One of the great things that baseballs can teach young ballplayers is how to deal with adversity and rejection.
The great majority of youth leagues and teams nowadays have “must play” rules. Everyone makes a team. Everyone gets to play at least every other inning. This has the advantage of keeping every player involved in the game and all their parents connected. These are good things. Kids will hopefully turn this into a longlasting love of the game.
However, what these rules do is also take away much of the competition. Nobody has to compete to make a team. There is no great incentive for players to spend time between their baseball seasons practicing to get better so they have a better chance of earning a spot. Life is full of competition some of it fair and some of it stacked against you. At some point everyone needs to learn to deal with this reality in order to make the most of every situation.
This season, I am coaching again at the high school level. Of course, we had to make cuts. We told some teenagers that had played baseball since they were five or six years old that we weren’t offering spots to them this year. However, we told every young player specifically what we thought they should do to improve their game. To make our lives difficult next year when figuring out who to keep and who to cut. We told them that we believe that they could make the team if they worked hard in the next 350 days. How many young men do you think will do that?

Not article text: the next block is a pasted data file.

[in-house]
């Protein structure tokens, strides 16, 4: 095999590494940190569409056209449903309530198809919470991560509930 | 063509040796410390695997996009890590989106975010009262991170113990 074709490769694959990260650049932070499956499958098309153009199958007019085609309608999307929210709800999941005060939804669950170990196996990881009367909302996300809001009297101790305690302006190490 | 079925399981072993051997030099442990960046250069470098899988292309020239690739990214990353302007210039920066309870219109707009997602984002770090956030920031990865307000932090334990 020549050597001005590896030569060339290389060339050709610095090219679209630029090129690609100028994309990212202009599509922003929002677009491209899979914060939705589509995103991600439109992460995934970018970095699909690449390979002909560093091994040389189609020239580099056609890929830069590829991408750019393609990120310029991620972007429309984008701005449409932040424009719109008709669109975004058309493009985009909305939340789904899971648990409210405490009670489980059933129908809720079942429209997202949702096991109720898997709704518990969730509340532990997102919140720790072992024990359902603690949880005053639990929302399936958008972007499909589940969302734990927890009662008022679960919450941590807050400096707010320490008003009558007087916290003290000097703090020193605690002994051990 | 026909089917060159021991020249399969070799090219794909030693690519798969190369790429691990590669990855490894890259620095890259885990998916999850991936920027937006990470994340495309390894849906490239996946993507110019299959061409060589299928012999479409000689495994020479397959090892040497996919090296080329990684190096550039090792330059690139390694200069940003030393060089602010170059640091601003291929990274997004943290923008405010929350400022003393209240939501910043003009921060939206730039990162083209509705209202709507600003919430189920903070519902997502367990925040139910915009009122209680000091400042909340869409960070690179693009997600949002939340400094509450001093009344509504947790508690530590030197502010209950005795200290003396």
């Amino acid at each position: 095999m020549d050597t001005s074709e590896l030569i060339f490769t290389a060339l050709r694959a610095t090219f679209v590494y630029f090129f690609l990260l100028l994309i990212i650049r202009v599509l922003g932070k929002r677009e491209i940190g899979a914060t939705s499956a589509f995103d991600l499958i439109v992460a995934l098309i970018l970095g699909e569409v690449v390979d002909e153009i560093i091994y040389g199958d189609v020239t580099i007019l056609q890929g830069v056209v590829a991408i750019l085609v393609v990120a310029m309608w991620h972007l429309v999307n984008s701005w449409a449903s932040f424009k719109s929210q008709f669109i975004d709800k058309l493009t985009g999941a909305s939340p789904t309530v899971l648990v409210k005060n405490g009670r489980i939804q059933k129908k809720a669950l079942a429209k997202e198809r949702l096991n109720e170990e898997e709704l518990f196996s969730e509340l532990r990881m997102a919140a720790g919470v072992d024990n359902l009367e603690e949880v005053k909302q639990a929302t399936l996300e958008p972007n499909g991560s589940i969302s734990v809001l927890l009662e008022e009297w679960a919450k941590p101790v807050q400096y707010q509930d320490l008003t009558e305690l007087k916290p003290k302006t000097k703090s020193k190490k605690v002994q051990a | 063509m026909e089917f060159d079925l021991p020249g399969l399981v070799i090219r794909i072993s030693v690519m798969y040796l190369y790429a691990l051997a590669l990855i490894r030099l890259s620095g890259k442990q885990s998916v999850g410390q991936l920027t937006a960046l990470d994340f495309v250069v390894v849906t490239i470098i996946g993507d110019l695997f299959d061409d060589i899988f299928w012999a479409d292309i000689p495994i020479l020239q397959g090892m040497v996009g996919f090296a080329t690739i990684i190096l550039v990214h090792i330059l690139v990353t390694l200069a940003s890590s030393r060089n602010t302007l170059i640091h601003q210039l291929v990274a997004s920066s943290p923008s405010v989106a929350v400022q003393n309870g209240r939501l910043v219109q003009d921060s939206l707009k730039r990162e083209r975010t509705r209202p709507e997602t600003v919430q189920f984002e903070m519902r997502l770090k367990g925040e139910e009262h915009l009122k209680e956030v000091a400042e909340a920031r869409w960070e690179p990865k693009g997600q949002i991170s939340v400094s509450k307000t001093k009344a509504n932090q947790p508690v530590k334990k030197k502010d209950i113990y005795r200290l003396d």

One parent wrote an email to us, telling us how sad it was to see Johnny’s dreams crushed. We were told that he threw his baseball glove in the trash that night after he was cut. So parents, ask yourself these questions.
How would you handle this if your son acted that way?
Is fifteen old enough to give up on something for good?
After allowing your son a short period to feel sad, what would you encourage him to do?
It’s an absolute – the game eventually tells everyone when it’s time to stop playing highly competitively. As you rise in the ranks of baseball, the talent gets stronger and there are fewer available spots at the highest levels. You may never get to play at those levels, but there’s still plenty of opportunity to enjoy the game. There are recreational teams in almost every area of the country for almost every age level.
Never let one coach’s decision take the game away from you.